1. Chen, Yujiao & Tong, Zheming & Wu, Wentao & Samuelson, Holly & Malkawi, Ali & Norford, Leslie, 2019. "Achieving natural ventilation potential in practice: Control schemes and levels of automation," Applied Energy, Elsevier, vol. 235(C), pages 1141-1152.
    2. Suárez de la Fuente, Santiago & Larsen, Ulrik & Pawling, Rachel & García Kerdan, Iván & Greig, Alistair & Bucknall, Richard, 2018. "Using the forward movement of a container ship navigating in the Arctic to air-cool a marine organic Rankine cycle unit," Energy, Elsevier, vol. 159(C), pages 1046-1059.
    3. Fan, Yuling & Xia, Xiaohua, 2018. "Building retrofit optimization models using notch test data considering energy performance certificate compliance," Applied Energy, Elsevier, vol. 228(C), pages 2140-2152.
    4. Tong, Shuiguang & Cheng, Zhewu & Cong, Feiyun & Tong, Zheming & Zhang, Yidong, 2018. "Developing a grid-connected power optimization strategy for the integration of wind power with low-temperature adiabatic compressed air energy storage," Renewable Energy, Elsevier, vol. 125(C), pages 73-86.
    5. Nutkiewicz, Alex & Jain, Rishee K. & Bardhan, Ronita, 2018. "Energy modeling of urban informal settlement redevelopment: Exploring design parameters for optimal thermal comfort in Dharavi, Mumbai, India," Applied Energy, Elsevier, vol. 231(C), pages 433-445.
    6. Jung-yeon Yu & Kyoo-dong Song & Dong-woo Cho, 2017. "Resolving Stack Effect Problems in a High-Rise Office Building by Mechanical Pressurization," Sustainability, MDPI, Open Access Journal, vol. 9(10), pages 1-17, September.
    7. Zhang, Chaobo & Xue, Xue & Zhao, Yang & Zhang, Xuejun & Li, Tingting, 2019. "An improved association rule mining-based method for revealing operational problems of building heating, ventilation and air conditioning (HVAC) systems," Applied Energy, Elsevier, vol. 253(C), pages 1-1.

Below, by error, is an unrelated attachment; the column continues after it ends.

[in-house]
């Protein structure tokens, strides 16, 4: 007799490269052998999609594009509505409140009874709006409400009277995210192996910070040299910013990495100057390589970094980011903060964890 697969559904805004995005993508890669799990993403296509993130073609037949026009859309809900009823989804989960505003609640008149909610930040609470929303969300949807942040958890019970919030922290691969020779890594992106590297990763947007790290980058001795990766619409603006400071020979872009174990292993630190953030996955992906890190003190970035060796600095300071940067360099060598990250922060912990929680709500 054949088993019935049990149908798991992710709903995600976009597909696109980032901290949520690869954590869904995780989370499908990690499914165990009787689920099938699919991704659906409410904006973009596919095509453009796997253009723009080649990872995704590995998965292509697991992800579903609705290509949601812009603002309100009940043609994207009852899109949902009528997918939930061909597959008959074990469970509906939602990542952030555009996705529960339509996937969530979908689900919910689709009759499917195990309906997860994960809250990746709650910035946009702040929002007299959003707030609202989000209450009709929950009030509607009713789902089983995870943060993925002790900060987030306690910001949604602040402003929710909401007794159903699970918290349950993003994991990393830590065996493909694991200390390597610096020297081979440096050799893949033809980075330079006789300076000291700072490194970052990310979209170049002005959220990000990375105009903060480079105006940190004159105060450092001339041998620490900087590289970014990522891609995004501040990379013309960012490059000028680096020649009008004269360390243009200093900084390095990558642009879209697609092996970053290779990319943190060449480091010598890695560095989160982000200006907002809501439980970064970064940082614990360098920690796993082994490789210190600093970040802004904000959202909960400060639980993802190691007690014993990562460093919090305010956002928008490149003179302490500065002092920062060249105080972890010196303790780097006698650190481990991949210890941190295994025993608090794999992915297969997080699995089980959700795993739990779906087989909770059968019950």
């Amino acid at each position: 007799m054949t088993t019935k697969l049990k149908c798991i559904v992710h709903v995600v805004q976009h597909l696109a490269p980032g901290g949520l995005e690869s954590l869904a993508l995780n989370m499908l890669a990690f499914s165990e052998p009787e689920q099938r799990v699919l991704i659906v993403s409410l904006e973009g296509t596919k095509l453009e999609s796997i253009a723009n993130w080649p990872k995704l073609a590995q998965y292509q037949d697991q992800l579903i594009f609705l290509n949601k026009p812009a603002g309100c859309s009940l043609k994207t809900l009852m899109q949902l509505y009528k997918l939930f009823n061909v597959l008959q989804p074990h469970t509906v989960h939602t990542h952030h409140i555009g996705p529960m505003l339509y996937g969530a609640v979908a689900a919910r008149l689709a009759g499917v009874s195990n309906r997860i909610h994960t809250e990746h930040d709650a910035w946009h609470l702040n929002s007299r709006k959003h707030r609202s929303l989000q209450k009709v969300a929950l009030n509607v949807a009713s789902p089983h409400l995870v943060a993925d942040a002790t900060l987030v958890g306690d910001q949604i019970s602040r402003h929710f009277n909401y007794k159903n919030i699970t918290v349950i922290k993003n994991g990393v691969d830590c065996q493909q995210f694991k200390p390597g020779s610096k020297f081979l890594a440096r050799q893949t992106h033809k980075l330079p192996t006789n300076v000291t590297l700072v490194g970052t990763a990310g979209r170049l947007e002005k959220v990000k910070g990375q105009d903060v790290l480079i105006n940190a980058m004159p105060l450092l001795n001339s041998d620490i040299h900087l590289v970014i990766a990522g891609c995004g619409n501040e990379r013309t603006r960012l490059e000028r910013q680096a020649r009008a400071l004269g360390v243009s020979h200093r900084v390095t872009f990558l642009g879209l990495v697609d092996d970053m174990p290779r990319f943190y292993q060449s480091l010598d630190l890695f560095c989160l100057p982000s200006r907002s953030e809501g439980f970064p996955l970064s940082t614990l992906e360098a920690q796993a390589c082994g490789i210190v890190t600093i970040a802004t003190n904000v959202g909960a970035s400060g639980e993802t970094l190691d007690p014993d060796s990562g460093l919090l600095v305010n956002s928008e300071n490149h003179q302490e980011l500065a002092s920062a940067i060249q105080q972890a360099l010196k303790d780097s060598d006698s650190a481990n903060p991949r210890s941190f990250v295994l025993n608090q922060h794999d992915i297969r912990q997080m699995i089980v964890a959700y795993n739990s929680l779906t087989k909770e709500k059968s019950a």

8. Fiorentini, Massimo & Tartarini, Federico & Ledo Gomis, Laia & Daly, Daniel & Cooper, Paul, 2019. "Development of an enthalpy-based index to assess climatic potential for ventilative cooling of buildings: An Australian example," Applied Energy, Elsevier, vol. 251(C), pages 1-1.
    9. Payam Nejat & Fatemeh Jomehzadeh & Hasanen Mohammed Hussen & John Kaiser Calautit & Muhd Zaimi Abd Majid, 2018. "Application of Wind as a Renewable Energy Source for Passive Cooling through Windcatchers Integrated with Wing Walls," Energies, MDPI, Open Access Journal, vol. 11(10), pages 1-23, September.
    10. Jeongyoon Oh & Taehoon Hong & Hakpyeong Kim & Jongbaek An & Kwangbok Jeong & Choongwan Koo, 2017. "Advanced Strategies for Net-Zero Energy Building: Focused on the Early Phase and Usage Phase of a Building’s Life Cycle," Sustainability, MDPI, Open Access Journal, vol. 9(12), pages 1-52, December.
    11. Qingsong Ma & Hiroatsu Fukuda & Myonghyang Lee & Takumi Kobatake & Yuko Kuma & Akihito Ozaki & Xindong Wei, 2018. "Study on Heat Utilization in an Attached Sunspace in a House with a Central Heating, Ventilation, and Air Conditioning System," Energies, MDPI, Open Access Journal, vol. 11(5), pages 1-12, May.